In a 2017 special election primary in South Carolina, Freedom-backed candidate Ralph NormanRalph Warren NormanTempers flare as some in GOP ignore new House mask mandate Greene, Massie, Norman sue Pelosi over mask fines GOP brawls over Trump on eve of first Jan. 6 hearing MORE narrowly defeated Chamber of Commerce-backed candidate Tommy Pope in the race to replace former Rep. Mick MulvaneyMick MulvaneyHeadhunters having hard time finding jobs for former Trump officials: report Trump holdovers are denying Social Security benefits to the hardest working Americans Mulvaney calls Trump's comments on Capitol riot 'manifestly false' MORE (R-S.C.). Norman won the seat and joined the Freedom Caucus.

After Rep. Trent FranksHarold (Trent) Trent FranksOn The Trail: Arizona is microcosm of battle for the GOP Arizona New Members 2019 Cook shifts 8 House races toward Dems MORE (R-Ariz.), a vocal Freedom Caucus member, resigned in a scandal, the Freedom leaders quickly endorsed Lesko, a former state senator, at the urging of Freedom Caucus Rep. Andy Biggs (R-Ariz.). In the GOP special primary, Lesko defeated her former state Senate colleague, Steve Montenegro, who was embroiled in a sex scandal of his own. She went onto defeat Democrat Hiral Tipirneni, and then pledged to joined the Freedom Caucus that had helped elect her.

The Ohio race between Balderson and Langehan is still gnawing at Jordan, however.

“We went in big for Melanie and we lost by 653 votes. Would have, could have, should have, but I wished we had raised her a little bit more money,” Jordan said in the interview.

The fund and the associated House Freedom Action super PAC technically are independent of Jordan, Meadows and the Freedom Caucus. While Jordan and Meadows can raise money for the fund, they cannot coordinate with it on things like endorsements or where to spend money.

“In Columbus and Washington, the establishment was all in. We were out spent two-and-a-half to one. And we lost by 653 votes," he said.

“There is no substitute for winning,” added Jordan, who despite his frustration said he’d attend a D.C. fundraiser for Balderson later this week. “The fact that we were that close was amazing in and of itself. But I’m still ticked.”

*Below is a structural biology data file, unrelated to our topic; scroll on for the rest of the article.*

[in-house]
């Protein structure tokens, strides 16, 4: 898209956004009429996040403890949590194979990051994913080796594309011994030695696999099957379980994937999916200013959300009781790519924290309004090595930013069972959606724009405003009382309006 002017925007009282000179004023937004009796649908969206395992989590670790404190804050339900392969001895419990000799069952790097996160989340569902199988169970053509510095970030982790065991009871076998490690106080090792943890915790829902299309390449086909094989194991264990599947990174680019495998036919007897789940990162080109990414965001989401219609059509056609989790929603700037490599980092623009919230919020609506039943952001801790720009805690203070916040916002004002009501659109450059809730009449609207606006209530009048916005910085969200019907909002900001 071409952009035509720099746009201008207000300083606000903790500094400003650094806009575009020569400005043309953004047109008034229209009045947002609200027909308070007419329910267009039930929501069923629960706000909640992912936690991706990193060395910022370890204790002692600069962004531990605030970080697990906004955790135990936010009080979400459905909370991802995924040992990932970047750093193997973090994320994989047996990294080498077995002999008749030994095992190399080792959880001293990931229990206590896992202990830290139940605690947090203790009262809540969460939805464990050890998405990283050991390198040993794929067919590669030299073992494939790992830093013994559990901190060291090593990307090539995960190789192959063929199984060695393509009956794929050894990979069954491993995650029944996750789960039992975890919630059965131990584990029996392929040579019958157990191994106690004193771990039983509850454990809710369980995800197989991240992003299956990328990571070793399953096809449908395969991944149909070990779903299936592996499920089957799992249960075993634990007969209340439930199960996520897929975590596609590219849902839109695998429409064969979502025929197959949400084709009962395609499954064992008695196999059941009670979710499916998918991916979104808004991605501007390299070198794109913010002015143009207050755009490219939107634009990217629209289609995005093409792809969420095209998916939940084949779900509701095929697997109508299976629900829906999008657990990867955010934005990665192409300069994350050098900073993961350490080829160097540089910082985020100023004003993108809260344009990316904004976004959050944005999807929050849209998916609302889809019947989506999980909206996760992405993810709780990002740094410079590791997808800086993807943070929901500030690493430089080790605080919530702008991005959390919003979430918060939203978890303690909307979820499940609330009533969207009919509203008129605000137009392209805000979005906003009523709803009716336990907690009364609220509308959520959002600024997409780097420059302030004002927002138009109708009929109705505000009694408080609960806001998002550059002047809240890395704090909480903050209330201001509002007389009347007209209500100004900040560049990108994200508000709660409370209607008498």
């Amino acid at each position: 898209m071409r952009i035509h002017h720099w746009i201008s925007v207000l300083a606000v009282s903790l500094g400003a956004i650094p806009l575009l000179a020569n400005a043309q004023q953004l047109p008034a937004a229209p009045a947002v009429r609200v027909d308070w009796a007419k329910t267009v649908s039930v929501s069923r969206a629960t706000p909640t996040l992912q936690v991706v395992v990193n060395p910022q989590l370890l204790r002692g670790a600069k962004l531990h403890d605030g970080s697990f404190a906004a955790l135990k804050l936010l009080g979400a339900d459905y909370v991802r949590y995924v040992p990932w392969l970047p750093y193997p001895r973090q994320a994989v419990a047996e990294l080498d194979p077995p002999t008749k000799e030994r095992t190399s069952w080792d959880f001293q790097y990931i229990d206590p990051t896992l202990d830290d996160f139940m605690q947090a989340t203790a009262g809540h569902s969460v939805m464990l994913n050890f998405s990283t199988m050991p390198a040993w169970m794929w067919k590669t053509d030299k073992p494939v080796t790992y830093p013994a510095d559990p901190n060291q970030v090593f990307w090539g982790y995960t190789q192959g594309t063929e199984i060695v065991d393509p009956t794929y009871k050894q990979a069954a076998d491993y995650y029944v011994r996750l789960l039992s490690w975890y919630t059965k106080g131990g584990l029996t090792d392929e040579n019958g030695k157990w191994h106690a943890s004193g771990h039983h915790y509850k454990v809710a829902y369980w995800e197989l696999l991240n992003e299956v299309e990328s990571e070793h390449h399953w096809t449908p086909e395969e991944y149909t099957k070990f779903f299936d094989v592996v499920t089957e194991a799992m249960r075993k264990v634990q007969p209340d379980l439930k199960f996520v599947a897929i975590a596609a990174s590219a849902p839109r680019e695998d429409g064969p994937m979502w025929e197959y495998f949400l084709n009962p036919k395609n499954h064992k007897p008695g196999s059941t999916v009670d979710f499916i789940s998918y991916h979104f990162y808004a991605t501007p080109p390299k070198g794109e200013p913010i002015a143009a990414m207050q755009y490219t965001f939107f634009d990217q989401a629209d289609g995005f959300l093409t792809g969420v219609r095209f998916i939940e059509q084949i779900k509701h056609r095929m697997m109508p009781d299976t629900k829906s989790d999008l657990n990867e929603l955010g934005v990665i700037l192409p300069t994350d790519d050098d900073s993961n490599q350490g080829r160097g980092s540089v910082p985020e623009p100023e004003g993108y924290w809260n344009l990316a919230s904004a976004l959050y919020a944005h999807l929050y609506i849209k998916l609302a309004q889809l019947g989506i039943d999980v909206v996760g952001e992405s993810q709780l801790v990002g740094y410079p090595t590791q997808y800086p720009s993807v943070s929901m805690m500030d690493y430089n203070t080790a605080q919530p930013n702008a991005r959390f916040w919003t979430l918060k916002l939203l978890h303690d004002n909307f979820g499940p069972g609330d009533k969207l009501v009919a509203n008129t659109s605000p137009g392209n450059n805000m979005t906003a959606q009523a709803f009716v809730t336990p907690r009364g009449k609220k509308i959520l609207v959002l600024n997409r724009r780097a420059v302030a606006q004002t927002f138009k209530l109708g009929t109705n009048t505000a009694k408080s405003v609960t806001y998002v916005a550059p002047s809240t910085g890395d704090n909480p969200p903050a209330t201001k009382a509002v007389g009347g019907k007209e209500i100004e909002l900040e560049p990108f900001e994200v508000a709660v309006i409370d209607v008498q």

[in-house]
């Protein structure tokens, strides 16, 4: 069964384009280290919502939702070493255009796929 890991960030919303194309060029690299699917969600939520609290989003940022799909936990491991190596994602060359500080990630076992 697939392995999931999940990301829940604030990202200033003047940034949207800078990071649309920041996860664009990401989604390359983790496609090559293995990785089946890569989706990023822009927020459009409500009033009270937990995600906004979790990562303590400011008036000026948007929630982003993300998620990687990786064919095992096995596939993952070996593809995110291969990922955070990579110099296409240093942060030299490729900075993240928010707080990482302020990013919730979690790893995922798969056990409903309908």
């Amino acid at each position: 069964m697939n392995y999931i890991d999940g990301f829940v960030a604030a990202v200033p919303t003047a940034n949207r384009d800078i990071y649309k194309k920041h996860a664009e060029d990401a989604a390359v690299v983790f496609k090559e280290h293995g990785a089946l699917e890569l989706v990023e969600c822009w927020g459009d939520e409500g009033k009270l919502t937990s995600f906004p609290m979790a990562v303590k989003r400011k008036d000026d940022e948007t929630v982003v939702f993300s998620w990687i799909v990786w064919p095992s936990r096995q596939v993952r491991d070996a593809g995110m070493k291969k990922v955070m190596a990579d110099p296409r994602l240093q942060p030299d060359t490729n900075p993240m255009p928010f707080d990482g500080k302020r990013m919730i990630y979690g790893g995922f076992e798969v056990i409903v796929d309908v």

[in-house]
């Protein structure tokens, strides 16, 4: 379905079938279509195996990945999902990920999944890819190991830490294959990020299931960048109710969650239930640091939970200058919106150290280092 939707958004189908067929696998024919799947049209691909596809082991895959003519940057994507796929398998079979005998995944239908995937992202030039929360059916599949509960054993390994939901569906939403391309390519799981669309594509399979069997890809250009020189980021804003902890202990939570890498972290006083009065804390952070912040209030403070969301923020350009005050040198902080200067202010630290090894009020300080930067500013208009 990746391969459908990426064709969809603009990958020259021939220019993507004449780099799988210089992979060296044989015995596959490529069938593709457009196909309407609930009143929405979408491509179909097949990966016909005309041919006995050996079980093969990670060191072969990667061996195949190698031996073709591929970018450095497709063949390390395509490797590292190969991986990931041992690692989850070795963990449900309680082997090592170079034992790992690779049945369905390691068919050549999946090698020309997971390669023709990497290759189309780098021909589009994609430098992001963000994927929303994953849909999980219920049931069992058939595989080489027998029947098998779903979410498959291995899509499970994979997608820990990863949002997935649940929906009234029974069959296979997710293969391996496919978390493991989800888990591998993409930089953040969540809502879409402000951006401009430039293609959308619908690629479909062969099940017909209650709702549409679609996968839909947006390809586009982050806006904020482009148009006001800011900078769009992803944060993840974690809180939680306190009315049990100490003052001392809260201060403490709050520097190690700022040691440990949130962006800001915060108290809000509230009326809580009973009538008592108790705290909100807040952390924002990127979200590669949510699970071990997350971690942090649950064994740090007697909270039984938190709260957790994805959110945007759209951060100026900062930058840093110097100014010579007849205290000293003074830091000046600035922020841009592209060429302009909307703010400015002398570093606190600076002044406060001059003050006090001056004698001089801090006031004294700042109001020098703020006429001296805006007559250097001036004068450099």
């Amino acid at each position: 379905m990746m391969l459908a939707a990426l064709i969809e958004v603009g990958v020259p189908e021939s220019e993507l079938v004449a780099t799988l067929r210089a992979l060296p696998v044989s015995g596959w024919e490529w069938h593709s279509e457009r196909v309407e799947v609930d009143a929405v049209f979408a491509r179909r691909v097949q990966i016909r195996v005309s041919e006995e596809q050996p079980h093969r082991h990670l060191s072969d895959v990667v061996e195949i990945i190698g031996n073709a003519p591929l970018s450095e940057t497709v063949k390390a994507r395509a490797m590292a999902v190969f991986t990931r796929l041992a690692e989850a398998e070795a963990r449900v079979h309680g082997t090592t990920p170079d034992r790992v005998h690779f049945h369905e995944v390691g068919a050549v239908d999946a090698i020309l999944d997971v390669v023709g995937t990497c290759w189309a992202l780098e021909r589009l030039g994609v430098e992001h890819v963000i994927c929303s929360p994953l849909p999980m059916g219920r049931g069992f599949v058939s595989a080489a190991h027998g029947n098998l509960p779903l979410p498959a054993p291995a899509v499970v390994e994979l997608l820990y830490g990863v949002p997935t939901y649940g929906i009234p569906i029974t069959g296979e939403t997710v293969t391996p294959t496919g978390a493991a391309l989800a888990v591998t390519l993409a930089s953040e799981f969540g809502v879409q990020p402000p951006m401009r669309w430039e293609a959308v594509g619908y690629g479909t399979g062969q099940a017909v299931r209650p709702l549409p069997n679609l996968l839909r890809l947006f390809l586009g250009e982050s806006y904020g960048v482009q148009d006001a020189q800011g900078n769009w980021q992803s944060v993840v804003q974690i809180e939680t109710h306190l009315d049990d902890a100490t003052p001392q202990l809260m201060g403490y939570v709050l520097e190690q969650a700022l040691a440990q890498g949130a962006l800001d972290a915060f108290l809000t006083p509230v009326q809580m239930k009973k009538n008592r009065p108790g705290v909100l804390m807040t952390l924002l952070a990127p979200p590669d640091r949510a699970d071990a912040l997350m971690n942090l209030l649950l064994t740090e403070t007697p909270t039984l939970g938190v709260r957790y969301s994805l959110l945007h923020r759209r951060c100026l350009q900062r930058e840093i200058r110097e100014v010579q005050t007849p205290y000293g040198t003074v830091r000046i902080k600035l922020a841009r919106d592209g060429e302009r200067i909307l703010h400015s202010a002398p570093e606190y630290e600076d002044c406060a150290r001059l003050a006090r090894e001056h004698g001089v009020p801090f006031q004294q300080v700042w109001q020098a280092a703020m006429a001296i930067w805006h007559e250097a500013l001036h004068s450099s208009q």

The Texas primary runoff is Tuesday, and the Freedom Fund has endorsed a pair of candidates in the Lone Star State: Chip Roy, a former chief of staff to Sen. Ted CruzRafael (Ted) Edward CruzGOP, Democrats battle over masks in House, Senate Human rights can't be a sacrificial lamb for climate action Only two people cited by TSA for mask violations have agreed to pay fine MORE (R-Texas) who is running to replace retiring GOP Rep. Lamar SmithLamar Seeligson SmithEx-officers acquitted in beating of Black colleague who was undercover at St. Louis protests Bottom line In partisan slugfest, can Chip Roy overcome Trump troubles? MORE; and Michael Cloud, who is running to fill the seat vacated by former GOP Rep. Blake FarentholdRandolph (Blake) Blake FarentholdThe biggest political upsets of the decade Members spar over sexual harassment training deadline Female Dems see double standard in Klobuchar accusations MORE.

Freedom Caucus leaders also like Bunni Pounds, who had worked as campaign manager for Rep. Jeb HensarlingThomas (Jeb) Jeb HensarlingLawmakers battle over future of Ex-Im Bank House passes Ex-Im Bank reboot bill opposed by White House, McConnell Has Congress lost the ability or the will to pass a unanimous bipartisan small business bill? MORE (R-Texas), the man she is now trying to replace. Chamberlain said Main Street is staying out of the Texas races.

“I hope we’re gonna get three out of three," said Jordan, a former college wrestling champ. “It’s like wrestling matches — you wrestle as hard as you can and hope you win. But when you lose, you learn from it and get ready for the next match.”